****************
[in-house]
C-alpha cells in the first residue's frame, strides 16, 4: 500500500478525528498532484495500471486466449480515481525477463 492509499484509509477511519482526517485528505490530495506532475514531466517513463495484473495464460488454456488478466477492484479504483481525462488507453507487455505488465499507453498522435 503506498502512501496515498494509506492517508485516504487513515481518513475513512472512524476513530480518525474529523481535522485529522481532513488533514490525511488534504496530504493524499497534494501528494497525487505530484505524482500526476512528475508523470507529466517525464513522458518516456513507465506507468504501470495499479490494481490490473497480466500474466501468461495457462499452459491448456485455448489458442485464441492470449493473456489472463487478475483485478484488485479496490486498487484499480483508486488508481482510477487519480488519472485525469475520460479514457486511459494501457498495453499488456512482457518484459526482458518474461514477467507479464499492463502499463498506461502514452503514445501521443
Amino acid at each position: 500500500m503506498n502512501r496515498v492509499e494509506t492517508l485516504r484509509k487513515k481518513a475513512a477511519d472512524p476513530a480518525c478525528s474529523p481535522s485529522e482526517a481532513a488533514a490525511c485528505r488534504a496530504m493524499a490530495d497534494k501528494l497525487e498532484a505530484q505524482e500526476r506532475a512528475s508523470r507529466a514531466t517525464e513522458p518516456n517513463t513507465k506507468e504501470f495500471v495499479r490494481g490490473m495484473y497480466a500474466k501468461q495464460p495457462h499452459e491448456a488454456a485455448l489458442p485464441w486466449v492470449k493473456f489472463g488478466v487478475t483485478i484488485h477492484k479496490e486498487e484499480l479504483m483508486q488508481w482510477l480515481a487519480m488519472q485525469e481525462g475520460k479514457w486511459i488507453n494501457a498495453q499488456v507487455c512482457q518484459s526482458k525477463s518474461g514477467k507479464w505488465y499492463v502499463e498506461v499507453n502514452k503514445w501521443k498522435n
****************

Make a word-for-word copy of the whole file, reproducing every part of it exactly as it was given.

[in-house]
C-alpha cells in the first residue's frame, strides 16, 4: 500500500478525528498532484495500471486466449480515481525477463 492509499484509509477511519482526517485528505490530495506532475514531466517513463495484473495464460488454456488478466477492484479504483481525462488507453507487455505488465499507453498522435 503506498502512501496515498494509506492517508485516504487513515481518513475513512472512524476513530480518525474529523481535522485529522481532513488533514490525511488534504496530504493524499497534494501528494497525487505530484505524482500526476512528475508523470507529466517525464513522458518516456513507465506507468504501470495499479490494481490490473497480466500474466501468461495457462499452459491448456485455448489458442485464441492470449493473456489472463487478475483485478484488485479496490486498487484499480483508486488508481482510477487519480488519472485525469475520460479514457486511459494501457498495453499488456512482457518484459526482458518474461514477467507479464499492463502499463498506461502514452503514445501521443
Amino acid at each position: 500500500m503506498n502512501r496515498v492509499e494509506t492517508l485516504r484509509k487513515k481518513a475513512a477511519d472512524p476513530a480518525c478525528s474529523p481535522s485529522e482526517a481532513a488533514a490525511c485528505r488534504a496530504m493524499a490530495d497534494k501528494l497525487e498532484a505530484q505524482e500526476r506532475a512528475s508523470r507529466a514531466t517525464e513522458p518516456n517513463t513507465k506507468e504501470f495500471v495499479r490494481g490490473m495484473y497480466a500474466k501468461q495464460p495457462h499452459e491448456a488454456a485455448l489458442p485464441w486466449v492470449k493473456f489472463g488478466v487478475t483485478i484488485h477492484k479496490e486498487e484499480l479504483m483508486q488508481w482510477l480515481a487519480m488519472q485525469e481525462g475520460k479514457w486511459i488507453n494501457a498495453q499488456v507487455c512482457q518484459s526482458k525477463s518474461g514477467k507479464w505488465y499492463v502499463e498506461v499507453n502514452k503514445w501521443k498522435n